On the other hand, if your dog associates you, or another person, with a bad memory, it can leave an impression on them. Furthermore, your dog will likely have a fight-or-flight response to anyone that triggers a bad memory.
How your dog remembers you after you have been gone
Dogs can recognize people in a couple of ways. Their primary tool for remembering anything is by smell. And make no mistake, they won’t be fooled by a new perfume or body wash. Your dog’s sense of smell is keen, and they easily differentiate between even the most subtle scents.
Aside from their fantastic sense of smell, dogs can also recognize people through visual cues. That means that dogs may be able to recognize facial features and more. However, there is some debate about whether dogs can recognize their owner if their face looks different.
If you’ve grown a beard or changed your makeup, there is a chance that your dog won’t know it’s you by looking at you. But don’t worry, they will quickly put two and two together after a quick sniff.
Dogs can also recognize voices. Furthermore, they respond differently to their owner’s voice than a stranger’s. Fortunately, dogs can recognize a voice even when they haven’t heard it in a while.
All things considered, your dog is extremely unlikely to forget you. They have great memories with you, and sensory cues identify you as their beloved pet parent.
But what could a puppy possibly remember?
‘Hold on a moment,’ we can hear you say, ‘what about puppies?’ Puppies don’t have as many memories of you as your adult dog will. Likewise, like children, dogs don’t seem to vividly remember specific events from their youth.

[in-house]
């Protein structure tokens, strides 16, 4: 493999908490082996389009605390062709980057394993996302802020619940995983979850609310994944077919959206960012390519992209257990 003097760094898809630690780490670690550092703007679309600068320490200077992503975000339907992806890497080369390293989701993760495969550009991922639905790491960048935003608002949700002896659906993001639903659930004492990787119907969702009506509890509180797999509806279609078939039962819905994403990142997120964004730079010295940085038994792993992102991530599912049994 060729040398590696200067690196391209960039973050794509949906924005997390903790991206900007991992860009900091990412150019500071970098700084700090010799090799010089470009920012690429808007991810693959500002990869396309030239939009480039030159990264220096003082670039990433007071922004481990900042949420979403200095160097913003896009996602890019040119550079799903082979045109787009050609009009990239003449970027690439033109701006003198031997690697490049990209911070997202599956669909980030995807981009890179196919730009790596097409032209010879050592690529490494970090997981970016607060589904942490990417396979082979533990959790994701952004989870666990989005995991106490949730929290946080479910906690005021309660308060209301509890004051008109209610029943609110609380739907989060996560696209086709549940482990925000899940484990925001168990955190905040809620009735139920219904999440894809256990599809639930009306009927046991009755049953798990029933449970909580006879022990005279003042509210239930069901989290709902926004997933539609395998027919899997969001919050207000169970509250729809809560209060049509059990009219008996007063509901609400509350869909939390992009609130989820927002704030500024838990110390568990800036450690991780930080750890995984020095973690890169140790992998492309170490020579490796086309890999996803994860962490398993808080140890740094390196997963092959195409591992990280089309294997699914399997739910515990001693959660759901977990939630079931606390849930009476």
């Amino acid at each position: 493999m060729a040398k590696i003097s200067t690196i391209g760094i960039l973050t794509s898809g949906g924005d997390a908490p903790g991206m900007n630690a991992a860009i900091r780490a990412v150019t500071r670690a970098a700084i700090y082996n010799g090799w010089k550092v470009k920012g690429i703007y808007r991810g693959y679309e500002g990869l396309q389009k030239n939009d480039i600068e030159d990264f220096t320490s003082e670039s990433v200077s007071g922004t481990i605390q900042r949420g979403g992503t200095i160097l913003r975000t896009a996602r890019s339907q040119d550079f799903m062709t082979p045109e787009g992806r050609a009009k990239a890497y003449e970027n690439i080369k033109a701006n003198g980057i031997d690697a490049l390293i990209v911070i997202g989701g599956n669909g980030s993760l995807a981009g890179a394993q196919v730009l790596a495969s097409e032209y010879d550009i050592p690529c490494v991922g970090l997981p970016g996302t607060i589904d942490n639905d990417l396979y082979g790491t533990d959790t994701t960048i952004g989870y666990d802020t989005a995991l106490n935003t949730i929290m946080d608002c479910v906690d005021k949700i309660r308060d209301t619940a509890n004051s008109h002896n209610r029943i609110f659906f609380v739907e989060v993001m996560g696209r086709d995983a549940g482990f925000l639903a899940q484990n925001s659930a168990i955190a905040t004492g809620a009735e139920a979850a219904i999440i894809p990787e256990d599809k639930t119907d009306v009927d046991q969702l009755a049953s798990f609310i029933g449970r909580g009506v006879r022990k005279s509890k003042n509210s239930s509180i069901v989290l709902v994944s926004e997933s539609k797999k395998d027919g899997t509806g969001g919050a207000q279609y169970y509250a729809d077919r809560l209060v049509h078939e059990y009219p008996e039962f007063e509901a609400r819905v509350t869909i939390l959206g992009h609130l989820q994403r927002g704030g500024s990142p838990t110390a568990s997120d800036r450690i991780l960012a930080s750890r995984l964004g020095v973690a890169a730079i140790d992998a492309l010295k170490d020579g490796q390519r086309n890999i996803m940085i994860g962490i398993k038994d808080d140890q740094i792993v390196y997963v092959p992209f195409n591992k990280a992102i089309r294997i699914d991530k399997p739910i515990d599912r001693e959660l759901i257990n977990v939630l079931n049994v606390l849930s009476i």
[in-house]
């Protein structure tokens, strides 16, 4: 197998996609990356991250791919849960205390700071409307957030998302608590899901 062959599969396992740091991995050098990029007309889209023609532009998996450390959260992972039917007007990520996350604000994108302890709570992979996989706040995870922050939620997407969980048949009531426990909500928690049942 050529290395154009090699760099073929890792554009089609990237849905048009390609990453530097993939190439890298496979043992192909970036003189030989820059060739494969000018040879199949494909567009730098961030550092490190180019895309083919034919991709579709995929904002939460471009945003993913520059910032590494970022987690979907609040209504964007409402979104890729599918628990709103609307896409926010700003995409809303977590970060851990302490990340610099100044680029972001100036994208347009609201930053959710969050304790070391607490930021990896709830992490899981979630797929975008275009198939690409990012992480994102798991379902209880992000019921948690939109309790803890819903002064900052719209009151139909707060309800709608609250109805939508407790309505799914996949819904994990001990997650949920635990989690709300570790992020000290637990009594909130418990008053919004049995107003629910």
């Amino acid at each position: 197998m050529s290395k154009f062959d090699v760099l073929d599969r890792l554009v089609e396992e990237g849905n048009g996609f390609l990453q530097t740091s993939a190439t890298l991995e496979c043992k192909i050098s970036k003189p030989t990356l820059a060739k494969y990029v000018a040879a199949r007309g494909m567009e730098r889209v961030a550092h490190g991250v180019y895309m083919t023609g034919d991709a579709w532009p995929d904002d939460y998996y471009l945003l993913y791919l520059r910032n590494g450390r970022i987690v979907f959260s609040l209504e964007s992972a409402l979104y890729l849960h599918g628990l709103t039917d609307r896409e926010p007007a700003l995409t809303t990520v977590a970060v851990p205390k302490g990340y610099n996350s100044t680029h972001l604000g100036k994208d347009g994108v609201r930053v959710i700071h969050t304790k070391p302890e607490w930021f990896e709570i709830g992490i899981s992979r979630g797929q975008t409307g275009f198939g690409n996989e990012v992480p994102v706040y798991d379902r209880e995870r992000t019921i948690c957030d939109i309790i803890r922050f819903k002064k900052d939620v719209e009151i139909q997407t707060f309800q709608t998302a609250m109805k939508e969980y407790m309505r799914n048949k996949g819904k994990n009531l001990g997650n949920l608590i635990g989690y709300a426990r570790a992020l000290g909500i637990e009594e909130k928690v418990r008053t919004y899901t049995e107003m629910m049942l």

Because we don’t understand how dog memory works, we don’t know if a puppy can remember their owner if they are gone for a while.
The problem is that many puppies often respond to humans with indifferent enthusiasm. Your puppy could be very happy to see you again. Or, they could be delighted to meet you for what they think is the first time.
What we do know is that the more time you spend with a puppy, the more likely they are to remember you.
How long does a dog remember a person?
The best we can offer is that dogs will remember a person no longer than two minutes and no less than twenty years. A person passing them by on the street could be forgotten after two minutes if the dog does not associate that person with something specific, like a smell or an event.
For an owner, unless your dog suffers from separation anxiety or another health concern that constantly triggers them to think of you, they won’t. Dogs live in the present, and when you are not part of that ‘now,’ you are not on their mind. That is, unless they hear, smell, or see something they may associate with you, such as the sound of a car pulling up in a driveway.
However, even if your dog isn’t thinking about you in the present moment, they will recognize you for the rest of their lives.
We don’t know how their long-term memory works, but we know that dogs can remember their owner for the rest of their lives.
How do you know if a dog remembers you?
Different dogs respond differently to seeing their owner after time apart. But, for the most part, your dog will likely go completely out of their mind with joy and excitement.